New law in Myanmar puts Europe’s humanitarian aid at risk

November 25th, 2022  •  Author:   Deutsche Welle (DW)  •  5 minute read
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Myanmar’s ruling military junta has issued new rules making it harder for foreign aid groups to operate in the country. NGO’s will need to adapt their strategies to reach those in need.

A new law in Myanmar that bans “indirect or direct” contact between aid providers and groups blacklisted by the military junta is set to severely impact deliveries of humanitarian assistance from the European Union to the war-torn country’s vulnerable communities

The EU has provided more than €50 million ($52 million) in aid to Myanmar since the military overthrew a democratically elected government in February 2021, unleashing an ongoing civil war that has displaced hundreds of thousands of people.

What is the new law?

This newly proclaimed “Organization Registration Law” will impact how aid can be delivered across Myanmar and limits how local associations can work with international partners, according to officials at international aid agencies, who spoke to DW anonymously for security reasons.

Many local NGOs will not register, since they will not want to be seen as conferring legitimacy upon the junta, one aid worker said.

Failure to register is punishable by up to five years imprisonment and a fine of nearly €2,500.

The junta already has a vast list of civil society groups it claims to be “terrorist” and could expand it further to stifle international aid flows into territory controlled by anti-junta forces, which is estimated by various sources to be more than half of the country.

Aid groups need to be ‘creative’

Aid agencies will either have to keep on working with unregistered local groups and risk possible punishment by the authorities, or cease working with them, severely affecting the flow of humanitarian assistance, analysts say.

“In the short to medium-term, these restrictions on civil society groups will place a greater premium on the US and EU finding alternative routes for humanitarian assistance, probably from border-based programs that attempt to reach the interior of the country,” said Phil Robertson, deputy director of Human Rights Watch’s Asia Division.

Because international donor agencies rely on these local NGOs for much of their programming and projects, “they will find it harder to independently deliver humanitarian aid in a way that keeps it out of the hands of the junta, and may also reduce or withdraw their assistance,” he told DW.

According to Kristina Kironska, a Bratislava-based academic who specializes in Myanmar, NGOs “will have to be much more creative to be able to send funds to Myanmar.”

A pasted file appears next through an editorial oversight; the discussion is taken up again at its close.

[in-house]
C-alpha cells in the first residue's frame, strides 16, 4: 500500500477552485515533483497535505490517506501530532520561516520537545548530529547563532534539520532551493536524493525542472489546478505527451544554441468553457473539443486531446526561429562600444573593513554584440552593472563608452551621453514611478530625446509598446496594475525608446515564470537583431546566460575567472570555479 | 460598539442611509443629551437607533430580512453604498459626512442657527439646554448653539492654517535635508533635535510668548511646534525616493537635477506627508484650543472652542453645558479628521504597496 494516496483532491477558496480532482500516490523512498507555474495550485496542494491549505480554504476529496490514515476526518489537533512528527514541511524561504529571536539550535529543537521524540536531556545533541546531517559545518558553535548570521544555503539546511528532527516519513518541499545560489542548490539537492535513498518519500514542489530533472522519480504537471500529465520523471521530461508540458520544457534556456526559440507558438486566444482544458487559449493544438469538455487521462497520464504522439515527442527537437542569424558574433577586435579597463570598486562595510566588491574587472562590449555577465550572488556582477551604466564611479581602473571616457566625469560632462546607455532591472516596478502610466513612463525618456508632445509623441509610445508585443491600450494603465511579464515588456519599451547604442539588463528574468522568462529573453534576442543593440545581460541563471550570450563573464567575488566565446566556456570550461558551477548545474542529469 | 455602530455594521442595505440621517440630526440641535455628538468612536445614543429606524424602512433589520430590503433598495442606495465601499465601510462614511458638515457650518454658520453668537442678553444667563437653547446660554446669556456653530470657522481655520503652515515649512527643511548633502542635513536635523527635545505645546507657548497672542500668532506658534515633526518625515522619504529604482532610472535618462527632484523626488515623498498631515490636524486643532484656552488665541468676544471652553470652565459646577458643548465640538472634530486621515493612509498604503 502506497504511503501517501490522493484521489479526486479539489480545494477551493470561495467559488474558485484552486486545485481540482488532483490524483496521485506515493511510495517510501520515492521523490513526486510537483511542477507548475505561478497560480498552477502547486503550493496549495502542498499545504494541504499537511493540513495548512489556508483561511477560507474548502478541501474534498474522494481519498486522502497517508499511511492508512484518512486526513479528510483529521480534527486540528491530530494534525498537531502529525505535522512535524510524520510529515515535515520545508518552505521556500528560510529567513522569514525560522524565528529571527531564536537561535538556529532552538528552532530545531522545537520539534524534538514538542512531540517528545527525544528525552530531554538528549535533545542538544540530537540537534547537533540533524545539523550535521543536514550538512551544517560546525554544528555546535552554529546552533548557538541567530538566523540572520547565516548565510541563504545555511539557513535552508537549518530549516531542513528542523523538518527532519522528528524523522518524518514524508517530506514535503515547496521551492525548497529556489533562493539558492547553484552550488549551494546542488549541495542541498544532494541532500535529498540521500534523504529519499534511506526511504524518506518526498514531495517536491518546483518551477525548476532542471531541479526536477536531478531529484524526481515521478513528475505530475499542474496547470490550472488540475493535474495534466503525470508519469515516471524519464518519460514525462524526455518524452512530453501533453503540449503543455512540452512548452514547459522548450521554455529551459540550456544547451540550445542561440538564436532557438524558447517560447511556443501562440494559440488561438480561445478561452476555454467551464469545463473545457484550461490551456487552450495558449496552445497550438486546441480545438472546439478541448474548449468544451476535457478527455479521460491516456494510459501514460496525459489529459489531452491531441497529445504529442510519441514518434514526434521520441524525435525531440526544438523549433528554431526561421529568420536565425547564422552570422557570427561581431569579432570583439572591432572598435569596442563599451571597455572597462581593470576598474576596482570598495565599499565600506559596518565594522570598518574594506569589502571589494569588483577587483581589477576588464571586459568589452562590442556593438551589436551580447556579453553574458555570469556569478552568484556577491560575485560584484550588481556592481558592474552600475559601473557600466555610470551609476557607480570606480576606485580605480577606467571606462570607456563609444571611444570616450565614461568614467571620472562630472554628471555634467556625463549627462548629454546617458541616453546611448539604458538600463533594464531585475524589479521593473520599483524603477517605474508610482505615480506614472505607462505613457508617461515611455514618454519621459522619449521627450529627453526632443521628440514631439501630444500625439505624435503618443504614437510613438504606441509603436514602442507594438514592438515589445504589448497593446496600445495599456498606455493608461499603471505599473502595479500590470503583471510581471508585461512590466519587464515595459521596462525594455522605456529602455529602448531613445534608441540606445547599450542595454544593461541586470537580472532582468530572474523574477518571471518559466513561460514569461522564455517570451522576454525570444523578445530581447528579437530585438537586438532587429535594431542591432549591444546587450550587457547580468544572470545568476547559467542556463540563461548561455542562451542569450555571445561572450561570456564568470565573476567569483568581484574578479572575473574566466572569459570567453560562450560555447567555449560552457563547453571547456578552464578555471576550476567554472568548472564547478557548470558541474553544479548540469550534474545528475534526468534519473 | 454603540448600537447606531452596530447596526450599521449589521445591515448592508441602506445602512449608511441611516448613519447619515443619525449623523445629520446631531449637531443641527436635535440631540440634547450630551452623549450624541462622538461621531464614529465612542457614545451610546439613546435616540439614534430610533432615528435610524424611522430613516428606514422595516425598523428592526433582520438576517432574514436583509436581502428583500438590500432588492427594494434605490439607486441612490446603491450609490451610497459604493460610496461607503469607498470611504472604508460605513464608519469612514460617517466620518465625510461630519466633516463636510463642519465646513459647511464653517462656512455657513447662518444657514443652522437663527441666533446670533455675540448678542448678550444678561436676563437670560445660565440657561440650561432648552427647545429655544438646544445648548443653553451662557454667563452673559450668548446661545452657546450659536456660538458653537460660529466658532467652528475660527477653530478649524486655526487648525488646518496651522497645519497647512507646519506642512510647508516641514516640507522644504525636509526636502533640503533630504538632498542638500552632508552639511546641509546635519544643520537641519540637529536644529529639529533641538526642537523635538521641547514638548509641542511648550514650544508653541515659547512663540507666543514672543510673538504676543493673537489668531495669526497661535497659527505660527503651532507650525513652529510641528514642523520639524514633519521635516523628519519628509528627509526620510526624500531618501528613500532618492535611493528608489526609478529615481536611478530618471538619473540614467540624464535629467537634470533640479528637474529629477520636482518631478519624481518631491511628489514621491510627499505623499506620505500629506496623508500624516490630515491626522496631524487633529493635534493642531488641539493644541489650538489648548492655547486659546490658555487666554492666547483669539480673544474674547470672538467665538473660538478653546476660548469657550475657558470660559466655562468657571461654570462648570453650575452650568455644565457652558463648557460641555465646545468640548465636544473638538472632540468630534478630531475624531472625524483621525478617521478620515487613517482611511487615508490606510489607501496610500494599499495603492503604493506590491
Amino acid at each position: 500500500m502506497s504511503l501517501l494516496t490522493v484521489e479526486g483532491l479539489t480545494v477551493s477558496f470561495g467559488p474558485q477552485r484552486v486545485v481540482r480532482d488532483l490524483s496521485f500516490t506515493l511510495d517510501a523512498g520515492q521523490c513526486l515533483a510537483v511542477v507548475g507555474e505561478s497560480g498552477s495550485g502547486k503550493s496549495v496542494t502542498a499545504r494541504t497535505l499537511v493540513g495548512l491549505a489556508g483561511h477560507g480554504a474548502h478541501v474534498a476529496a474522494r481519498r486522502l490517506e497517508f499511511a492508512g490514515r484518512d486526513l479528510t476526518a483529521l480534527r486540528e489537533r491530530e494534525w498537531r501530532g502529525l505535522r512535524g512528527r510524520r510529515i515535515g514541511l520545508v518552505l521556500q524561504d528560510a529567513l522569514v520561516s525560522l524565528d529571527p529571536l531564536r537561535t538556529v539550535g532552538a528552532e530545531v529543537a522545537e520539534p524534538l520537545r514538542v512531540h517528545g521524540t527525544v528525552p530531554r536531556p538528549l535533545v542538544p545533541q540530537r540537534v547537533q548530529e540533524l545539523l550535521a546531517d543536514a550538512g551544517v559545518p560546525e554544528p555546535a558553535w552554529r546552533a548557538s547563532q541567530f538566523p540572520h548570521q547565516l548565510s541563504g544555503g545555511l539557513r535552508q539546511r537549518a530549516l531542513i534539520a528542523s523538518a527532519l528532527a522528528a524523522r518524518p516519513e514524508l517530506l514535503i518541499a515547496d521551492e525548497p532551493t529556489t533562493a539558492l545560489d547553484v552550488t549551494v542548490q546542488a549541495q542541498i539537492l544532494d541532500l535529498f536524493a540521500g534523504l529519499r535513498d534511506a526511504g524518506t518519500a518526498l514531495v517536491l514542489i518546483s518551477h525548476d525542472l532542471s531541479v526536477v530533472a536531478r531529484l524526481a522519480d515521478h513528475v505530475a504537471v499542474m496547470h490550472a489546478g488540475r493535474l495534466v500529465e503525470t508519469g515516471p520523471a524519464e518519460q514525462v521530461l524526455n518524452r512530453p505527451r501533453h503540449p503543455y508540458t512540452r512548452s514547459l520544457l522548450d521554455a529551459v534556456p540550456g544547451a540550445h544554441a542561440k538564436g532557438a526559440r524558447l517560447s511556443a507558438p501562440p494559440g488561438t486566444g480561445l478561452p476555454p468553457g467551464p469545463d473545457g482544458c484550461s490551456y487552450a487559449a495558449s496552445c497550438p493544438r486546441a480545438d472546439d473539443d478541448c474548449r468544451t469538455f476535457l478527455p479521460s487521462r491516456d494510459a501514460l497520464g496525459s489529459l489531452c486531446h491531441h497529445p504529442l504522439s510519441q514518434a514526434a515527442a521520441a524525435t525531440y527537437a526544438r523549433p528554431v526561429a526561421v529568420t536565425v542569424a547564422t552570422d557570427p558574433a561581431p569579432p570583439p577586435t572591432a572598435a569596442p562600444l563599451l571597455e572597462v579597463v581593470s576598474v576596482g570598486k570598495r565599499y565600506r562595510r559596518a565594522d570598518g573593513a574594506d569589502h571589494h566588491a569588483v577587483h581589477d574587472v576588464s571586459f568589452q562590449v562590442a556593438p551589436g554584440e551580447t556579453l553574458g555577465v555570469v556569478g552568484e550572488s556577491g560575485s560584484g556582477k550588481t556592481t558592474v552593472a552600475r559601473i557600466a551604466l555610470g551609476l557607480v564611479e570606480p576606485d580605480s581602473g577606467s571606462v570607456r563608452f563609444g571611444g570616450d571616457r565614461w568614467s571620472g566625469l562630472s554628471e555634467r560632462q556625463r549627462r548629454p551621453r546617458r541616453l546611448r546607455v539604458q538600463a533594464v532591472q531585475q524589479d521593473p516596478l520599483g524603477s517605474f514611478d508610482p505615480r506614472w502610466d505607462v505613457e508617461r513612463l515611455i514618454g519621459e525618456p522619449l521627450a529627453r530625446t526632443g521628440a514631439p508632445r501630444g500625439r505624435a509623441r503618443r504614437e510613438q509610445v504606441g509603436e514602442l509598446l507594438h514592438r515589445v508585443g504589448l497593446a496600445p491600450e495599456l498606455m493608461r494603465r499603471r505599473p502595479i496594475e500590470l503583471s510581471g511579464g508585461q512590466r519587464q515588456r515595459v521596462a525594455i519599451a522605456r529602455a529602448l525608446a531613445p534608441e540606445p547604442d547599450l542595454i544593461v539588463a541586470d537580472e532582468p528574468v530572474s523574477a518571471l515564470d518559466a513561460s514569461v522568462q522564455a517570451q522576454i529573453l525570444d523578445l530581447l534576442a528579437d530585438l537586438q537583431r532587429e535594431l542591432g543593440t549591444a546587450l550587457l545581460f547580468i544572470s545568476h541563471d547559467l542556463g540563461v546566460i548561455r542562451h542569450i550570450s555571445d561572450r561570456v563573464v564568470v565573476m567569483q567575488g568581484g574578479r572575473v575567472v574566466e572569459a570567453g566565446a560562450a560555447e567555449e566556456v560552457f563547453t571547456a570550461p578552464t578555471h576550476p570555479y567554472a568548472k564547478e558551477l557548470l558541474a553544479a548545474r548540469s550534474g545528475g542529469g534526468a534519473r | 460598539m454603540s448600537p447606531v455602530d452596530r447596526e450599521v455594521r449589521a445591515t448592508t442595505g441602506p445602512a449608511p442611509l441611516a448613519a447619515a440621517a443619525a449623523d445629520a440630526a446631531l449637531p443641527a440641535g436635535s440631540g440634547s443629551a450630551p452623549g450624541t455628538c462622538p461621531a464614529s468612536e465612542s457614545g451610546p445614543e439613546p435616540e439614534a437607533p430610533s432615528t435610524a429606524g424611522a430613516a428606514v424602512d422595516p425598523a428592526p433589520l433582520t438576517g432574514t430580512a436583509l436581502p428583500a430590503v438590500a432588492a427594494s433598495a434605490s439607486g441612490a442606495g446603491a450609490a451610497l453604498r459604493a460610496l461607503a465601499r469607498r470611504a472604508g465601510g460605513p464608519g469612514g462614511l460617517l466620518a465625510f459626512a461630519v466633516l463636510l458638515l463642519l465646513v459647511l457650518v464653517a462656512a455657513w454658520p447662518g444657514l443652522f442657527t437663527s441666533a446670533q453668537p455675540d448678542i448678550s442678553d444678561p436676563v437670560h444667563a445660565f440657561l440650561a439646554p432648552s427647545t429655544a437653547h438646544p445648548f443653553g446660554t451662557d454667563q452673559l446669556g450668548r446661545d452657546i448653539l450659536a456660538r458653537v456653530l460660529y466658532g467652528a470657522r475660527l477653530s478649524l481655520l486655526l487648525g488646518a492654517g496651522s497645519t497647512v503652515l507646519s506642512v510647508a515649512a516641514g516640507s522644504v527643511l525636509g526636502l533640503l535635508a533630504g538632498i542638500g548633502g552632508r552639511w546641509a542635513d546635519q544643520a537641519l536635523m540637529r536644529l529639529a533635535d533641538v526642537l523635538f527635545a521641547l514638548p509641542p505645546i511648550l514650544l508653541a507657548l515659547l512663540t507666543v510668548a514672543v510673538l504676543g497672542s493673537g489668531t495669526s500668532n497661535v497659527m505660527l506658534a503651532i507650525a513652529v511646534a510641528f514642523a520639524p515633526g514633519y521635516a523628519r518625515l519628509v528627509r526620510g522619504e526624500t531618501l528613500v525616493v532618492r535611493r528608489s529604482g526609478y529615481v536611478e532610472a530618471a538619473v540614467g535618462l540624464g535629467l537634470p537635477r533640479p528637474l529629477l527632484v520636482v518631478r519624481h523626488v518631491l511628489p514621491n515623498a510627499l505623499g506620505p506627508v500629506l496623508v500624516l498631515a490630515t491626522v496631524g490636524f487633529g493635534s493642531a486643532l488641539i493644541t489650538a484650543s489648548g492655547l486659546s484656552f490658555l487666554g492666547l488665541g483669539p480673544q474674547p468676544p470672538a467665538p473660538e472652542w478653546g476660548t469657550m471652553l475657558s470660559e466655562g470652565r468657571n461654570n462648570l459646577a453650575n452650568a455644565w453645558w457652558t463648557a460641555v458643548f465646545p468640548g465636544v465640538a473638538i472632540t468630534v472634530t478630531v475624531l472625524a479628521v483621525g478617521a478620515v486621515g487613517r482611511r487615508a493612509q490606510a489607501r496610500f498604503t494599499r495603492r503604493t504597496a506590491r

The EU’s humanitarian funding “is channeled directly through humanitarian organizations,” according to a European Commission fact sheet. These are the same organizations that will be impacted by the law. The EU delivered €25 million in humanitarian funding for Myanmar last year and another €22.4 million was pledged in March this year, according to Commission statements.

It’s currently unclear what this new law will mean for aid delivery. “We are keeping a close eye on the situation to see how it evolves, and to make sure our partners delivering aid are not put in danger,” a Commission spokesperson told DW.

“What has not changed is the way we see the humanitarian crisis in Myanmar, which has worsened dramatically since the military coup last year, with the number of people in need of humanitarian assistance increasing 14 times since 2021,” the spokesperson added.

Myanmar’s dire humanitarian situation

More than 5,600 civilians have been killed since the military seized power last year, according to a report published in May by the Institute for Strategy and Policy in Myanmar, a think tank.

The UN reckons the conflict has displaced more than 200,000 people within the country, in addition to around 370,000 who were displaced before February 2021.

That’s on top of nearly 1.1 million people of the Muslim Rohingya minority who fled the country, most to neighboring Bangladesh, after a military-orchestrated genocide began in 2017.

“Under the guise of preventing ‘supporting terrorism organizations,’ registering with the junta means humanitarian agencies are forced to stop partnering with local responders who have been on the ground delivering relief since day one,” said Khin Ohmar, chairperson of Progressive Voice, a leading civil society organization in Myanmar.

“In this sense, the bill lays bare the junta’s total disregard for the safety and well-being of civilians suffering from its constant atrocities,” she told DW.

Brussels imposed a fifth round of sanctions on the junta and its aligned businesses on November 8, the second anniversary of a free and fair election that gave the now-ousted National League of Democracy (NLD) a clear second mandate in government.

The new sanctions “come in addition to the withholding of EU financial assistance directly going to the government and the freezing of all EU assistance that may be seen as legitimizing the junta,” according to a Commission statement.

Much comes down to the semantics of whether an international NGO or local group that registers under the new junta-imposed law is perceived as legitimizing the junta.

According to Heidi Hautala, a European Parliament vice-president who steers debates in Myanmar, under these circumstances “it should be clear that registering does not imply any recognition of the junta.”

“The EU must stand by civil society organizations that refuse to register and find flexible mechanisms to support them,” she told DW.

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